13

The problem with M-x compile is that if the Makefile isn't in the current directory, it fails.

I'd like to have a function that recursively goes up to find a Makefile and run make from this directory.

I've seen this question, but it's path-specific, and it's something I have to think about running.

3
  • If you are using projectile there are ways to compile from projectile-project-root. For instance, github.com/abo-abo/helm-make
    – abo-abo
    Jan 17, 2015 at 17:00
  • @abo-abo I hadn't tried projectile! It seems that projectile-compile-project does what I want. But I'd like to have something without this dependency, if possible. Jan 17, 2015 at 17:20
  • thanks, projectile-compile-project works for me
    – netawater
    Jan 15, 2019 at 6:05

3 Answers 3

21

You are looking for the function locate-dominating-file. Here is the emacs documentation for this function:

(locate-dominating-file FILE NAME)

Look up the directory hierarchy from FILE for a directory containing NAME. Stop at the first parent directory containing a file NAME, and return the directory. Return nil if not found. Instead of a string, NAME can also be a predicate taking one argument (a directory) and returning a non-nil value if that directory is the one for which we're looking.

Using this, abo-abo's answer can be shortened to

(defun desperately-compile ()
  "Traveling up the path, find a Makefile and `compile'."
  (interactive)
  (when (locate-dominating-file default-directory "Makefile")
  (with-temp-buffer
    (cd (locate-dominating-file default-directory "Makefile"))
    (compile "make -k"))))
5
  • Nice! This function does a similar thing to my loop, but in a well-documented and edge-case handling way. I'll make sure to add it to my recipe list, thanks.
    – abo-abo
    Jan 17, 2015 at 20:32
  • Nice! vim has a similar function named findfile, I was surprised emacs didn't have it. Jan 17, 2015 at 21:00
  • Isn't there something similar to lisp's let? You're running locate-dominating-file twice. Jan 17, 2015 at 21:24
  • @FlorianMargaine Yes, you could use let. I was typing the answer in directly without testing and figured this was less likely to have misplaced parentheses :)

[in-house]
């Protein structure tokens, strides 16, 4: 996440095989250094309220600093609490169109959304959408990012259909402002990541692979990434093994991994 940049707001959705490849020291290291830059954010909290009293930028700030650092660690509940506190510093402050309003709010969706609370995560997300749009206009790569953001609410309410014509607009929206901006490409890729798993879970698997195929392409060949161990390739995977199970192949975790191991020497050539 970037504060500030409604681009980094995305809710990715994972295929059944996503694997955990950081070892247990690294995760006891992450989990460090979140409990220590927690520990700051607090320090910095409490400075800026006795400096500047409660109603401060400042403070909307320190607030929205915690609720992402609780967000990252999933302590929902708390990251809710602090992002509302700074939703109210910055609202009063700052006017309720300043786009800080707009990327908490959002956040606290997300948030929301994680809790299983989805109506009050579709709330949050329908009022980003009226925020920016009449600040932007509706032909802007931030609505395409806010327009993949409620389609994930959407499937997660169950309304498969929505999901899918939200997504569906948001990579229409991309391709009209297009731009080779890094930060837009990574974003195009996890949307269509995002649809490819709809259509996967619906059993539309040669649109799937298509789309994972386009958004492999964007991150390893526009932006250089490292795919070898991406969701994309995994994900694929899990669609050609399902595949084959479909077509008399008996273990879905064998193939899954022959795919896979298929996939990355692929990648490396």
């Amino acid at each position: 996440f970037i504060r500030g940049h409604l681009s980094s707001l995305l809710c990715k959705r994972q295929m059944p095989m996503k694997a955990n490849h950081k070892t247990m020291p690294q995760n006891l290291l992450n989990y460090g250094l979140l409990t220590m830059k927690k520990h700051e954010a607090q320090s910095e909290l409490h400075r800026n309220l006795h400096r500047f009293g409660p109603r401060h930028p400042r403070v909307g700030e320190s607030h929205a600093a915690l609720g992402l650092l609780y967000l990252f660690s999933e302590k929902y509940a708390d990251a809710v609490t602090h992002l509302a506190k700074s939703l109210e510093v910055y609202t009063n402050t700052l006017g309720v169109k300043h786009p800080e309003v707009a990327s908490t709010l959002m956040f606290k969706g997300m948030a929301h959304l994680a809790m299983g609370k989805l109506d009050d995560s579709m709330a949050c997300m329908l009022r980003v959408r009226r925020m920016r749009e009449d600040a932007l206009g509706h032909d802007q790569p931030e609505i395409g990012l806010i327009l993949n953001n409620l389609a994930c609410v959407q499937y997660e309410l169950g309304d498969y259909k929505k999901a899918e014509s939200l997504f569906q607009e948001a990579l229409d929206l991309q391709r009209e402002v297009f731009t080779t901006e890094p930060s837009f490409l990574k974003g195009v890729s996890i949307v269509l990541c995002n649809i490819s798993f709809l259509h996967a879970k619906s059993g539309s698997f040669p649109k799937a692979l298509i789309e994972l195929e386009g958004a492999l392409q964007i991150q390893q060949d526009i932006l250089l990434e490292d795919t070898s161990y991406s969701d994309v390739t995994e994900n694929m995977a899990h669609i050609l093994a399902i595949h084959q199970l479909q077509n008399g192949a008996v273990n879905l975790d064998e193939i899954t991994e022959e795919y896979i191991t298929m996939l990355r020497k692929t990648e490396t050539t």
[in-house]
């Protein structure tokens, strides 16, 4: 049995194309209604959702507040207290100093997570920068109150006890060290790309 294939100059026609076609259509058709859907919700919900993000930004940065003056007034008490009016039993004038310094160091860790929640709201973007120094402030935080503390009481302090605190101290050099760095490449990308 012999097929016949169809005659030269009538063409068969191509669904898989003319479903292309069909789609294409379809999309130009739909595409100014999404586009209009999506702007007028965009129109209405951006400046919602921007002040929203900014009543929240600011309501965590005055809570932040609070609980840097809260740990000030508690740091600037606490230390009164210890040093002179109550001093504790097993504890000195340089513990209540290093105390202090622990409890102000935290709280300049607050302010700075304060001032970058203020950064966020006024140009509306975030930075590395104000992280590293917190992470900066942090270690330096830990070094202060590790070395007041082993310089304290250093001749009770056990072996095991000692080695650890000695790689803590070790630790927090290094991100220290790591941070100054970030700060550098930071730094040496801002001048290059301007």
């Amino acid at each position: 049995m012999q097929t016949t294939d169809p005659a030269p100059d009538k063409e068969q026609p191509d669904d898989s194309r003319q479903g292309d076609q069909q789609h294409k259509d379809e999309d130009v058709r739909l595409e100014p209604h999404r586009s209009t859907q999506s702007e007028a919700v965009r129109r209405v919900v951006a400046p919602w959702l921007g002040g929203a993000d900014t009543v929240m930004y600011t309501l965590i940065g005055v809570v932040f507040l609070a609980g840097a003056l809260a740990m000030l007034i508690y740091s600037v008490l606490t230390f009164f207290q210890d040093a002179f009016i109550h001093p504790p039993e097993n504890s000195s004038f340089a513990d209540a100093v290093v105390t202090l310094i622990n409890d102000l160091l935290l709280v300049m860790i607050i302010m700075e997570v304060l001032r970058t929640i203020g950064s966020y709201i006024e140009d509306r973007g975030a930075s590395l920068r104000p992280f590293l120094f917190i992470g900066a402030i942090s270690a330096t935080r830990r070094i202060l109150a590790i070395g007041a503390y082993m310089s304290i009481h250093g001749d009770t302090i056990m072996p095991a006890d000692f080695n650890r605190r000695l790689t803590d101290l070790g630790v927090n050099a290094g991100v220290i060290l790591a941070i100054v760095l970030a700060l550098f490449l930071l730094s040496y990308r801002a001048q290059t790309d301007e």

– Pradhan
    Jan 18, 2015 at 4:50
  • I wish I could up vote this answer more. Thank you.
    – Erik
    Aug 30, 2016 at 20:53
6

Recursive compile, no dependencies attached:

(defun desperately-compile ()
  "Traveling up the path, find a Makefile and `compile'."
  (interactive)
  (with-temp-buffer
    (while (and (not (file-exists-p "Makefile"))
                (not (equal "/" default-directory)))
      (cd ".."))
    (when (file-exists-p "Makefile")
      (compile "make -k"))))
7
  • Awesome! This is exactly what I wanted. Jan 17, 2015 at 18:20
  • OK, just be careful with the end condition of the loop. If you're on Windows, you might get an endless loop.
    – abo-abo
    Jan 17, 2015 at 18:22
  • Side question: why are you using with-temp-buffer? Jan 17, 2015 at 18:23
  • Yeah I don't care about windows, but thanks for mentioning it. Jan 17, 2015 at 18:23
  • 1
    You could have simply bound default-directory.
    – jch
    Jan 17, 2015 at 20:45
0

Here's a version using let and interactively editable command:

(defun make-project (cmd)
  "Traveling up the path, find a Makefile and `make'."
  (interactive (list (read-string "make command: " "make -k")))
  (let ((make-dir (locate-dominating-file default-directory "Makefile")))
    (when make-dir
      (with-temp-buffer
        (cd make-dir)
        (compile cmd)))))

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